• This activity is one of several in a chapter entitled "What's So Special About Carbon Dioxide", in the Climate Change section of the Global Systems Science online curriculum. Teacher Guides for this curriculum are available on a Teacher Site that is accessible by contacting the developer, Alan Gould, at http://www.globalsystemsscience.org/teacherguides.
  • A basic understanding of the electromagnetic spectrum, and where wavelengths of infrared and visible light energy fall on the spectrum, is useful.

Technical Details/Ease of Use

  • Activity is user-friendly with limited cost for reusable materials. Minimal preparation time required; educator is advised to pre-set the attachment points on the atoms (polystyrene balls) for the bonds (cable ties or pipe cleaners).
  • Many different kinds of materials can be used to create models of molecules, but not all of them will allow user to experiment with resonance.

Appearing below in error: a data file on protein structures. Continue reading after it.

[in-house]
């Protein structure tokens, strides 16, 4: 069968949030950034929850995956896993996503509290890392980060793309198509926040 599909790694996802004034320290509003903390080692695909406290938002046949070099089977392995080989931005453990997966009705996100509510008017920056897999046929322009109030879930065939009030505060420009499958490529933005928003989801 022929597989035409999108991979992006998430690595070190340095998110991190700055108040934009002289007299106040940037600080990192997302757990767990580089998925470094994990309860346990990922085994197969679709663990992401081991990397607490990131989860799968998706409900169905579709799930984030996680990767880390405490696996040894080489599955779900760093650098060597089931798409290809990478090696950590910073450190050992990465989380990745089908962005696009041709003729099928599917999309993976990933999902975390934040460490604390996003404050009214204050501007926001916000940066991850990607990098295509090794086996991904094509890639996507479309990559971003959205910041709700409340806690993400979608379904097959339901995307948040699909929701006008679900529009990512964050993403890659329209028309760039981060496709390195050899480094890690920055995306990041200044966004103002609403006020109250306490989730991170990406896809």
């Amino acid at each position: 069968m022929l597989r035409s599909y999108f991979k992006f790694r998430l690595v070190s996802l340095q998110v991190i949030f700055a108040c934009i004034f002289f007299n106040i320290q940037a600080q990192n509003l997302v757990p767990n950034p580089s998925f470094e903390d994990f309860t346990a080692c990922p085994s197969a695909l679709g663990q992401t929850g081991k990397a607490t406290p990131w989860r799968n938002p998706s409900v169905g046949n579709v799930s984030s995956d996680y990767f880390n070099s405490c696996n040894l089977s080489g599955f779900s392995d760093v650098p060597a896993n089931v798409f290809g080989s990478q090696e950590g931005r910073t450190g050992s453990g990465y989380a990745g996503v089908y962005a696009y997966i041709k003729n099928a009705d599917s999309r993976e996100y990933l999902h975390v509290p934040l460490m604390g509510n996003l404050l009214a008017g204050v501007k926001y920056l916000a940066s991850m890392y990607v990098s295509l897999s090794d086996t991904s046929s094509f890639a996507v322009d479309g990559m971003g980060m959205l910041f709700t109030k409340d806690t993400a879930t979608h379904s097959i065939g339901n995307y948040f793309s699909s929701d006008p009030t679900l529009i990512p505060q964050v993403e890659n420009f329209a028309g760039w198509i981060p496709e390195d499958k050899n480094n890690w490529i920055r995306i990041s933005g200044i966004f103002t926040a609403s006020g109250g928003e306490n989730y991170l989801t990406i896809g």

Next Generation Science Standards See how this Activity supports:

Middle School

Disciplinary Core Ideas: 5

MS-PS1.A1:Substances are made from different types of atoms, which combine with one another in various ways. Atoms form molecules that range in size from two to thousands of atoms.

MS-PS1.A4:In a liquid, the molecules are constantly in contact with others; in a gas, they are widely spaced except when they happen to collide. In a solid, atoms are closely spaced and may vibrate in position but do not change relative locations.

MS-PS3.A4:The term “heat” as used in everyday language refers both to thermal energy (the motion of atoms or molecules within a substance) and the transfer of that thermal energy from one object to another. In science, heat is used only for this second meaning; it refers to the energy transferred due to the temperature difference between two objects.

MS-PS3.C1:When two objects interact, each one exerts a force on the other that can cause energy to be transferred to or from the object.